when it is unthinkable to go (left to ourselves)

When the angel of the Lord appeared to Gideon, he said, “The Lord is with you, mighty warrior.”

“Pardon me, my lord,” Gideon replied, “but if the Lord is with us, why has all this happened to us? Where are all his wonders that our ancestors told us about when they said, ‘Did not the Lord bring us up out of Egypt?’ But now the Lord has abandoned us and given us into the hand of Midian.”

The Lord turned to him and said, “Go in the strength you have and saveIsrael out of Midian’s hand. Am I not sending you?”

“Pardon me, my lord,” Gideon replied, “but how can I save Israel? My clan is the weakest in Manasseh, and I am the least in my family.”

The Lord answered, “I will be with you…”

Judges 6:12-16

I am slowly over time through many hurdles, but in the crucible of experience finally beginning to realize that it’s the Lord’s word, and precisely his will that makes all the difference. It’s not at all about me, in fact when I can think of myself as completely lost and out of the mix due to this or that, that’s when I can learn the most, and actually find the Lord most present.

One of the keys is to refuse to let what might be at the moment an obsession define us. Gideon let all his shortcomings in regard to how he saw himself define him, so that he was ready to argue with the angel of the Lord, and refuse the calling which seemed quite beyond him and his capabilities. And of course it was. But the point God was making to Gideon is that God would be with him, and God’s will would be done.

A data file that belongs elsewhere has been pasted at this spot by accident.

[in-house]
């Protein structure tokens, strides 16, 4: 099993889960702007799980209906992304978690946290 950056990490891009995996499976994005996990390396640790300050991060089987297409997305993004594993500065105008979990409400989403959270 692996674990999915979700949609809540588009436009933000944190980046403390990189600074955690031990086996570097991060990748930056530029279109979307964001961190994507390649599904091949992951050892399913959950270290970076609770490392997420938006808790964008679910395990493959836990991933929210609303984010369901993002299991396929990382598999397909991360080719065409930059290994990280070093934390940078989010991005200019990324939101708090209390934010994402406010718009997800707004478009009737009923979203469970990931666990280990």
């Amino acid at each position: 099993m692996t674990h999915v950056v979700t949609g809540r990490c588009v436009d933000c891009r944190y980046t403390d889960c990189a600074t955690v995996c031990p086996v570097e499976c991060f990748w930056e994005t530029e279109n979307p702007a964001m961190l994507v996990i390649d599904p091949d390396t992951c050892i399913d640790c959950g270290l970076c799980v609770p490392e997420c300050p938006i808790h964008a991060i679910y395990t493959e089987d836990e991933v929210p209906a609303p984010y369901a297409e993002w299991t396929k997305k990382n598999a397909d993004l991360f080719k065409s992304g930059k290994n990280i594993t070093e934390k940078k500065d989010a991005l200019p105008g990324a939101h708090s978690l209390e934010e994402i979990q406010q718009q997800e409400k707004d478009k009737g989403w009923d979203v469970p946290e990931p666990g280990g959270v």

Along with the importance of not letting ourselves be defined by our own weakness and shortcomings, we also need to learn to define ourselves in terms of God’s calling and will for us in Jesus. So that we learn to move forward and keep on keeping on in the will of God, when it may seem more futile or with less promise than ever. What we need is the sense, or to hold on to the promise of God’s call. And to remember that the Lord’s strength is made perfect in our weakness (2 Corinthians 12:1-10).



Leave a Reply

Fill in your details below or click an icon to log in:

WordPress.com Logo

You are commenting using your WordPress.com account. Log Out /  Change )

Google+ photo

You are commenting using your Google+ account. Log Out /  Change )

Twitter picture

You are commenting using your Twitter account. Log Out /  Change )

Facebook photo

You are commenting using your Facebook account. Log Out /  Change )


Connecting to %s